Tract #30: Is God Intelligent?

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Is God Intelligent?

The Christian God is said to be omnipotent, omniscient, and perfectly good. Given these characteristics, is it possible that God is not a thinking being?

The argument for an unintelligent God would go something like this: God is perfectly good. This means that, in any situation, God would behave morally. If there is more than one possible moral behavior, God would choose the one that is the most moral, because that one is the most perfectly good. If God must do the most good thing, then God really has no choice about how He behaves. Since no choice is involved, no reasoning is needed. If no reasoning is needed, then God does not need to be intelligent.

An obvious counter to this argument is that intelligence is needed to sort through possible behaviors and select those that are the most good. But if “good” is a real property that things have (as opposed to just a concept assigned to things by philosophers) — and many religious philosophers would argue that it is — then this sorting can be done without intelligence.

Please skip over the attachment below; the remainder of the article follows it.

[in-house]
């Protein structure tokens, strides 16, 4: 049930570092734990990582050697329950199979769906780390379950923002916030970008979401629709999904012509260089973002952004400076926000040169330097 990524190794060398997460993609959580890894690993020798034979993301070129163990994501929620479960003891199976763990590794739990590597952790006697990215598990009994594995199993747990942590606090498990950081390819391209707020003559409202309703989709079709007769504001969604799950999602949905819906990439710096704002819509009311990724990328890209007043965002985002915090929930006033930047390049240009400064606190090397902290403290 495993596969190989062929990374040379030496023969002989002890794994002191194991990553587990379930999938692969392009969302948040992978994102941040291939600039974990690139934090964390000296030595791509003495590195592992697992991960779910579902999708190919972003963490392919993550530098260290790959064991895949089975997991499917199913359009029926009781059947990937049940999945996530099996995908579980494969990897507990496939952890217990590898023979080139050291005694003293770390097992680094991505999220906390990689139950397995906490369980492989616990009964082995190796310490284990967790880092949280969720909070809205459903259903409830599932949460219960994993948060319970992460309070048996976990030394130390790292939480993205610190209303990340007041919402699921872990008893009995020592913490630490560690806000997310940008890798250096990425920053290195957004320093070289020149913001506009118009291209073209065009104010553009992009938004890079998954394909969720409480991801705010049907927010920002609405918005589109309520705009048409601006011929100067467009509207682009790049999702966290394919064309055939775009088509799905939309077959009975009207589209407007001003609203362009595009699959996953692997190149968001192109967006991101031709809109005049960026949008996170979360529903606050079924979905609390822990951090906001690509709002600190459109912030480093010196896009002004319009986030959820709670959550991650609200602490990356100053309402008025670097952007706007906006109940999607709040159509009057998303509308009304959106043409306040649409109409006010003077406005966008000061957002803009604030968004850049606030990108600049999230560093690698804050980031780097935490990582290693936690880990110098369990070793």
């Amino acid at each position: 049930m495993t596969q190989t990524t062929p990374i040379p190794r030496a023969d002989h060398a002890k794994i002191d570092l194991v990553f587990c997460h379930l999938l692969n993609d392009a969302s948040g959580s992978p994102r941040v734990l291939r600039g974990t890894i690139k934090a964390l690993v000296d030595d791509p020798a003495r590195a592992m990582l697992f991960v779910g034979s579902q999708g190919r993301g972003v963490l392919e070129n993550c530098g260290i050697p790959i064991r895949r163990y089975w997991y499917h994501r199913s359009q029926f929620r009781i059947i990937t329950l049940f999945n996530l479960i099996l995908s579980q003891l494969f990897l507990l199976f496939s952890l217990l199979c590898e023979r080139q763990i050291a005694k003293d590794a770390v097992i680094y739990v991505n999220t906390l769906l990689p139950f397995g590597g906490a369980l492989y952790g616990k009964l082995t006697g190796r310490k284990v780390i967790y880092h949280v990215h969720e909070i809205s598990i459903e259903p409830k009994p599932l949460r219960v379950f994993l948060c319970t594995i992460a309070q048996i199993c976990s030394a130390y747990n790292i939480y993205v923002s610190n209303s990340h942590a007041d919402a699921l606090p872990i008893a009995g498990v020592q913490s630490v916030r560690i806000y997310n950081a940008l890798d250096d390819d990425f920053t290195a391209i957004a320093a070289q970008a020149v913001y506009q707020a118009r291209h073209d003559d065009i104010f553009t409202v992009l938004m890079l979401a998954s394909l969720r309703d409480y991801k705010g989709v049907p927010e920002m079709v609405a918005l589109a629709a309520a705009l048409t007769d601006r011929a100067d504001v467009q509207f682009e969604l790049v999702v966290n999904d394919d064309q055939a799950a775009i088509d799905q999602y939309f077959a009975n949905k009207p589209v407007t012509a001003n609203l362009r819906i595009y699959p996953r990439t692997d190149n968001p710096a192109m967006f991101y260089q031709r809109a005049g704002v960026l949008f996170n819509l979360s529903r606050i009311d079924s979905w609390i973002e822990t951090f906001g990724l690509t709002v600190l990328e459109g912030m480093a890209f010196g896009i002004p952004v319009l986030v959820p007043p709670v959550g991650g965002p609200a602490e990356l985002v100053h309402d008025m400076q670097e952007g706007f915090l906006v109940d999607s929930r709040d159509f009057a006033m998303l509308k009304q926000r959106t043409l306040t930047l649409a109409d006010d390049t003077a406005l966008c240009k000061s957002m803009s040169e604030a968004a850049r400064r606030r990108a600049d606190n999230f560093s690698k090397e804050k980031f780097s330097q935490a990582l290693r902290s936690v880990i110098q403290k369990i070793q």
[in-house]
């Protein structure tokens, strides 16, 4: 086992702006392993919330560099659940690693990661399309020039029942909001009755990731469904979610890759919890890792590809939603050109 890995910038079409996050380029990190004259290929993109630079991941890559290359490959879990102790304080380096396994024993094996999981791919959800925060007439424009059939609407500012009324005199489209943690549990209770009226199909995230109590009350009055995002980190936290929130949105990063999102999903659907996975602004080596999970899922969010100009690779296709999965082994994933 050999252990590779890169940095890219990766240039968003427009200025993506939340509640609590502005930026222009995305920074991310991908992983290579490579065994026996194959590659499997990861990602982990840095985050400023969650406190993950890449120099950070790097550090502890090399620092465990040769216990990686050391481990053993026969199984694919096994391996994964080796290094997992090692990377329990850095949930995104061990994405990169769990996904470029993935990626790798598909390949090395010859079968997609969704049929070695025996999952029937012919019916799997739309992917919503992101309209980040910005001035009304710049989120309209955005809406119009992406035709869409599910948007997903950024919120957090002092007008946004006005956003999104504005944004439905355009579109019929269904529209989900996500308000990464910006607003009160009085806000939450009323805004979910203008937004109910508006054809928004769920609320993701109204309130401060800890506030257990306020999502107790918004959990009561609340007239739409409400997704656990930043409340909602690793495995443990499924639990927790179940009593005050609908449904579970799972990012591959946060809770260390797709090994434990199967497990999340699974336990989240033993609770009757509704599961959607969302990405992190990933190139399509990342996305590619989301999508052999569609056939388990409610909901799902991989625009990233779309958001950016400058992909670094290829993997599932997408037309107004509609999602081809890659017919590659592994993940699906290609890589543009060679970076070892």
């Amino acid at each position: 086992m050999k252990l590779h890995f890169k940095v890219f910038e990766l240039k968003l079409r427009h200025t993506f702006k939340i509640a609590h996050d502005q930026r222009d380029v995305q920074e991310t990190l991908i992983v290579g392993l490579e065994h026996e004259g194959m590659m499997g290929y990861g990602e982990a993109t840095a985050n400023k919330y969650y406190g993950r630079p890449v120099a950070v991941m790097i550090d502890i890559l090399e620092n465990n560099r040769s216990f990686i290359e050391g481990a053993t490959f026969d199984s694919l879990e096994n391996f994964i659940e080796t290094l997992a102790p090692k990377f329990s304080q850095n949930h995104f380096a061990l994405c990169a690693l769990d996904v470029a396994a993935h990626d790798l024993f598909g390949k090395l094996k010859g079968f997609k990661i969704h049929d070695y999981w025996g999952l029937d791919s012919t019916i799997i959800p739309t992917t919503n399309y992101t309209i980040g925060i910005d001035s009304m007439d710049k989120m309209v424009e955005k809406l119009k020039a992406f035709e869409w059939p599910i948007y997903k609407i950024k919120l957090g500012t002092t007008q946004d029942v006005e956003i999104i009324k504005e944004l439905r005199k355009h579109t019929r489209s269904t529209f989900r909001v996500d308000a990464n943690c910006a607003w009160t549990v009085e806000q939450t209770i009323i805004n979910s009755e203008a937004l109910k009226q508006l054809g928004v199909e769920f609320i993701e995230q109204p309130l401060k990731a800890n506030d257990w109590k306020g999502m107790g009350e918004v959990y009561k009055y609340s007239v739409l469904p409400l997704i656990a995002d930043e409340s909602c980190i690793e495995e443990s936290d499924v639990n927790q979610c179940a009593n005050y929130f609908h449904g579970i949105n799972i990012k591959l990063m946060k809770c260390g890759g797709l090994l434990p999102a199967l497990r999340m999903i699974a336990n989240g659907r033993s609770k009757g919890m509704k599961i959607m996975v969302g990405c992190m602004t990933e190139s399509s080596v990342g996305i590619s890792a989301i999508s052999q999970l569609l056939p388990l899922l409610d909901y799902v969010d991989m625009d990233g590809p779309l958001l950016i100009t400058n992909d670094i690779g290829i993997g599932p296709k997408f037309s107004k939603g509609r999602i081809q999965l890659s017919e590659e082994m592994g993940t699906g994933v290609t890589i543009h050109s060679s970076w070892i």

Let’s look at an analogy that might make this more clear. Gravity is a force of nature. It is not, in any sense, intelligent. And yet, when gravity makes an object move, it always does so in the most efficient manner possible with no exceptions. When selecting the most efficient manner, gravity even takes into account the effect of all matter and energy in the universe, making gravity omniscient, in its way.

So why might not God’s actions be simply those of a force reacting to the state of goodness, in the same sense that gravity is a force reacting to how much matter there is?

It seems that the only way to effectively counter this argument would be to either show a situation in which God did not choose the path of maximizing good (in which case God is not perfectly good), to show that a situation may have multiple solutions that are all absolutely equally good (which would require us to precisely quantify goodness; something we likely can’t do), or to assert that good is just a judgmental concept, not a real property of things. For a Christian, none of these may be acceptable.

Posted on August 27, 2009 at 10:10 pm by ideclare · Permalink
In: Defining god, Tract

One Response

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  1. Written by Argumentor
    on September 9, 2009 at 5:30 pm
    Reply · Permalink

    “It seems that the only way to effectively counter this argument would be to either show a situation in which God did not choose the path of maximizing good”

    How about encouraging Cain to kill Abel?
    Flooding the entire world and killing millions?
    Destruction of Sodom and Gomorrah?
    Asking for the life of Abraham’s son?

    Of course, this assumes a biblical God, and also judges ‘Goodness’ from a mere mortal’s perspective…

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